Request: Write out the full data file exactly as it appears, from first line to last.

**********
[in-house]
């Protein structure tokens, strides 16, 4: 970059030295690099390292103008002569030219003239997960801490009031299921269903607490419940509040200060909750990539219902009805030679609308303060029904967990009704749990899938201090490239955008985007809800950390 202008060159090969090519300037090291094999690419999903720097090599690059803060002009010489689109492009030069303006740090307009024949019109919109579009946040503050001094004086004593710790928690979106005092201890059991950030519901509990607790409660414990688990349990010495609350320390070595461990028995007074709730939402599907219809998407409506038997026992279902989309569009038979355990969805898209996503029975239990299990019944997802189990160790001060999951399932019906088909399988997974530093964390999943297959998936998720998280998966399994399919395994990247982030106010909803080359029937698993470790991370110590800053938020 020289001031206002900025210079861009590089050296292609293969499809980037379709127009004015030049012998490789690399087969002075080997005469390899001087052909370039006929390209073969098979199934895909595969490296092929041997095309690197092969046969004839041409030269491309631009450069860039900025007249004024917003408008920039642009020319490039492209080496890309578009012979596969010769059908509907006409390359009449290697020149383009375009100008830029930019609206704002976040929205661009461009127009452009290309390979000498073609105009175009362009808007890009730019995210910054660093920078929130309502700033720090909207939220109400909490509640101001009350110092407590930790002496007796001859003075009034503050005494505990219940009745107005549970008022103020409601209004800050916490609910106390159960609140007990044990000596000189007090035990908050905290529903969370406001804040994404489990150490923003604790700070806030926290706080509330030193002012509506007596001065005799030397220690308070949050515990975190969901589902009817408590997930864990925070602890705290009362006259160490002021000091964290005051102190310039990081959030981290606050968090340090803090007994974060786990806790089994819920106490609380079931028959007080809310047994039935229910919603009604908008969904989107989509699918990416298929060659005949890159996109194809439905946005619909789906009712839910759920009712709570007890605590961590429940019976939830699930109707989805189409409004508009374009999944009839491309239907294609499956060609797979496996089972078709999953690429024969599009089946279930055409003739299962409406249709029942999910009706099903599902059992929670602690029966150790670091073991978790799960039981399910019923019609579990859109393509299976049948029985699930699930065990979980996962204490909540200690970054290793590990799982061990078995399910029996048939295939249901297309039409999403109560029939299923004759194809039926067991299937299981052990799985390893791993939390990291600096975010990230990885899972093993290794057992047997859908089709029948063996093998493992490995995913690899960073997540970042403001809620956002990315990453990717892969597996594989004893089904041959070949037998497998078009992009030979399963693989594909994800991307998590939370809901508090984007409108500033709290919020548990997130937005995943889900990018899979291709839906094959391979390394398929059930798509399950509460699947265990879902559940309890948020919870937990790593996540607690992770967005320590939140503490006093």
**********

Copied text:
[in-house]
């Protein structure tokens, strides 16, 4: 970059030295690099390292103008002569030219003239997960801490009031299921269903607490419940509040200060909750990539219902009805030679609308303060029904967990009704749990899938201090490239955008985007809800950390 202008060159090969090519300037090291094999690419999903720097090599690059803060002009010489689109492009030069303006740090307009024949019109919109579009946040503050001094004086004593710790928690979106005092201890059991950030519901509990607790409660414990688990349990010495609350320390070595461990028995007074709730939402599907219809998407409506038997026992279902989309569009038979355990969805898209996503029975239990299990019944997802189990160790001060999951399932019906088909399988997974530093964390999943297959998936998720998280998966399994399919395994990247982030106010909803080359029937698993470790991370110590800053938020 020289001031206002900025210079861009590089050296292609293969499809980037379709127009004015030049012998490789690399087969002075080997005469390899001087052909370039006929390209073969098979199934895909595969490296092929041997095309690197092969046969004839041409030269491309631009450069860039900025007249004024917003408008920039642009020319490039492209080496890309578009012979596969010769059908509907006409390359009449290697020149383009375009100008830029930019609206704002976040929205661009461009127009452009290309390979000498073609105009175009362009808007890009730019995210910054660093920078929130309502700033720090909207939220109400909490509640101001009350110092407590930790002496007796001859003075009034503050005494505990219940009745107005549970008022103020409601209004800050916490609910106390159960609140007990044990000596000189007090035990908050905290529903969370406001804040994404489990150490923003604790700070806030926290706080509330030193002012509506007596001065005799030397220690308070949050515990975190969901589902009817408590997930864990925070602890705290009362006259160490002021000091964290005051102190310039990081959030981290606050968090340090803090007994974060786990806790089994819920106490609380079931028959007080809310047994039935229910919603009604908008969904989107989509699918990416298929060659005949890159996109194809439905946005619909789906009712839910759920009712709570007890605590961590429940019976939830699930109707989805189409409004508009374009999944009839491309239907294609499956060609797979496996089972078709999953690429024969599009089946279930055409003739299962409406249709029942999910009706099903599902059992929670602690029966150790670091073991978790799960039981399910019923019609579990859109393509299976049948029985699930699930065990979980996962204490909540200690970054290793590990799982061990078995399910029996048939295939249901297309039409999403109560029939299923004759194809039926067991299937299981052990799985390893791993939390990291600096975010990230990885899972093993290794057992047997859908089709029948063996093998493992490995995913690899960073997540970042403001809620956002990315990453990717892969597996594989004893089904041959070949037998497998078009992009030979399963693989594909994800991307998590939370809901508090984007409108500033709290919020548990997130937005995943889900990018899979291709839906094959391979390394398929059930798509399950509460699947265990879902559940309890948020919870937990790593996540607690992770967005320590939140503490006093």